3    int targetDigit; // Digit to count
4    int digitsArray[11]; // Array to store digits of the number
5    int memo[11][11]; // DP memoization table
6
7    // Returns the count of digit d in the range [low, high]
8    int digitsCount(int d, int low, int high) {
9        targetDigit = d;
10        // Subtract the count of target digits up to (low - 1) from the count up to high
11        return countUpTo(high) - countUpTo(low - 1);
12    }
13
14    // Preprocess the number and initiates the DFS for counting
15    int countUpTo(int n) {
16        memset(memo, -1, sizeof memo);
17        int length = 0;
18        // Extract and store each digit of n into digitsArray
19        while (n) {
20            digitsArray[++length] = n % 10;
21            n /= 10;
22        }
23        // Begin a depth-first search to count how many times targetDigit appears
24        return dfs(length, 0, true, true);
25    }
26
27    // DFS function to find count of targetDigit
28    int dfs(int pos, int count, bool isLeadingZero, bool isLimit) {
29        // When the current position is 0, return the count of the target digit
30        if (pos <= 0) {
31            return count;
32        }
33        if (!isLeadingZero && !isLimit && memo[pos][count] != -1) {
34            return memo[pos][count];
35        }
36        int upperBound = isLimit ? digitsArray[pos] : 9;
37        int sum = 0;
38        for (int i = 0; i <= upperBound; ++i) {
39            if (i == 0 && isLeadingZero) {
40                // Skip the leading zero and continue the DFS
41                sum += dfs(pos - 1, count, isLeadingZero, isLimit && i == upperBound);
42            } else {
43                // Increment the count if the current digit is equal to targetDigit
44                sum += dfs(pos - 1, count + (i == targetDigit), false, isLimit && i == upperBound);
45            }
46        }
47        // Store the result in memo if there is no leading zero and no limit constraint
48        if (!isLeadingZero && !isLimit) {
49            memo[pos][count] = sum;
50        }
51        return sum;
52    }
53};
54

Typescript Solution

1// Global variables
2let targetDigit: number; // Digit to count
3let digitsArray: number[] = new Array(11); // Array to store digits of the number, initialized to length 11
4let memo: number[][] = Array.from(Array(11), () => new Array(11).fill(-1)); // DP memoization table filled with -1
5
6// Returns the count of digit 'd' in the range [low, high]
7function digitsCount(d: number, low: number, high: number): number {
8  targetDigit = d;
9  // Subtract the count of target digits up to (low - 1) from the count up to high
10  return countUpTo(high) - countUpTo(low - 1);
11}
12
13// Preprocess the number and initiates the DFS for counting
14function countUpTo(n: number): number {
15  memo.forEach(row => row.fill(-1)); // Reset memoization table
16  let length = 0;
17  // Extract and store each digit of n into digitsArray
18  while (n > 0) {
19    digitsArray[++length] = n % 10;
20    n = Math.floor(n / 10);
21  }
22  // Begin a depth-first search to count how many times targetDigit appears
23  return dfs(length, 0, true, true);
24}
25
26// DFS function to find the count of targetDigit
27function dfs(pos: number, count: number, isLeadingZero: boolean, isLimit: boolean): number {
28  // When the current position is 0, return the count of the target digit
29  if (pos === 0) {
30    return count;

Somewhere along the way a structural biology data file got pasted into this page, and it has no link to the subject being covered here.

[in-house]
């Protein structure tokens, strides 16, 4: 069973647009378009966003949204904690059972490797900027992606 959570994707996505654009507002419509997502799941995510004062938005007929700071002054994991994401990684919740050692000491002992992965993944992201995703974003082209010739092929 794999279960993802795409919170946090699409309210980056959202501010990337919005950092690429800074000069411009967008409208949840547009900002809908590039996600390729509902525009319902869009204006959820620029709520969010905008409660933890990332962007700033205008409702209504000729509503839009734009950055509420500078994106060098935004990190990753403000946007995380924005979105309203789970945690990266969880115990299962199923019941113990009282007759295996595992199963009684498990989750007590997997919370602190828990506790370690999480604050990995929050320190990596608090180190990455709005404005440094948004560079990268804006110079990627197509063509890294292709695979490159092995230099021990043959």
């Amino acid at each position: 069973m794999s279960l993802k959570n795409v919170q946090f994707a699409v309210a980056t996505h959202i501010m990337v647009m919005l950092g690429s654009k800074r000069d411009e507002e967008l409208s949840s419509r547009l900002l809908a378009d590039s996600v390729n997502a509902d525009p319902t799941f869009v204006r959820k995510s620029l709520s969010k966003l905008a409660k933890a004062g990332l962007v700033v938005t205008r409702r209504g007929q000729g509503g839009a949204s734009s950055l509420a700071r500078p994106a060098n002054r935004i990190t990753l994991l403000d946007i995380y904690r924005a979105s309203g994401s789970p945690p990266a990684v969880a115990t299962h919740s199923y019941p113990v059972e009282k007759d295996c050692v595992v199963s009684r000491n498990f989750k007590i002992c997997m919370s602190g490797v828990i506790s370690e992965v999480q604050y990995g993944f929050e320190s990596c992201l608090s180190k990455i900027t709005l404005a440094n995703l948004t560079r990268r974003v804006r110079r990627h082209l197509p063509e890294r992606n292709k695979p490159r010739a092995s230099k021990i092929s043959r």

31  }
32  if (!isLeadingZero && !isLimit && memo[pos][count] !== -1) {
33    return memo[pos][count];
34  }
35  let upperBound = isLimit ? digitsArray[pos] : 9;
36  let sum = 0;
37  for (let i = 0; i <= upperBound; ++i) {
38    if (i === 0 && isLeadingZero) {
39      // Skip the leading zero and continue the DFS
40      sum += dfs(pos - 1, count, isLeadingZero, isLimit && i === upperBound);
41    } else {
42      // Increment the count if the current digit is equal to targetDigit
43      sum += dfs(pos - 1, count + (i === targetDigit ? 1 : 0), false, isLimit && i === upperBound);
44    }
45  }
46  // Store the result in memo if there is no leading zero and no limit constraint
47  if (!isLeadingZero && !isLimit) {
48    memo[pos][count] = sum;
49  }
50  return sum;
51}
52
53// Sample usage (Uncomment lines below to test)
54// console.log(digitsCount(1, 1, 13)); // Count of digit 1 in the range [1, 13]
55

Time and Space Complexity

The provided code snippet defines a digitsCount function that counts how many times a digit d appears in the range between two numbers low and high (inclusive) by leveraging a helper function f. The f function uses a depth-first search (DFS) method dfs to calculate the digit count up to a given number n, and the digit appearance is cached for efficiency. Here is the analysis of its complexity:

Time Complexity:

The main factor in determining the time complexity is the DFS function, which has memoization provided by the cache decorator. The DFS explores the positional digit paths, with each position having up to 10 possible digits to consider (0-9). However, due to memoization, calculations for each unique (pos, cnt, lead, limit) state do not repeat. The maximum value of pos is log10(n), which is the number of digits in n.

The DFS function is called at most 10 * log10(n) times for unique states, because cnt can only be at most log10(n) (in a case where all digits are d), and both lead and limit have 2 states each (True or False).

Therefore, the total number of unique states is O(log10(n)^2 * 2 * 2) = O((log(n))^2). For each state, the time to process is constant. Thus, the time complexity of the dfs function is O((log(n))^2).

Since the digitsCount function runs f twice, once for high and once for low, the overall time complexity of digitsCount is also O((log(n))^2) where n is the maximum of low and high.

Space Complexity:

For space complexity, we need to account for the stack space used by the DFS function (in the case of no memoization) and the space used by memoization to store intermediate results. The maximum depth of the recursive DFS call is bound by the number of digits in n (log10(n)). Memoization will store each unique state achieved during execution. Therefore, the space needed for memoization will also be O((log(n))^2) as discussed in the time complexity analysis.

Consequently, the space complexity of the algorithm is determined by the memoization, which is O((log(n))^2).

In summary, both the time complexity and space complexity of the provided Solution class are O((log(n))^2).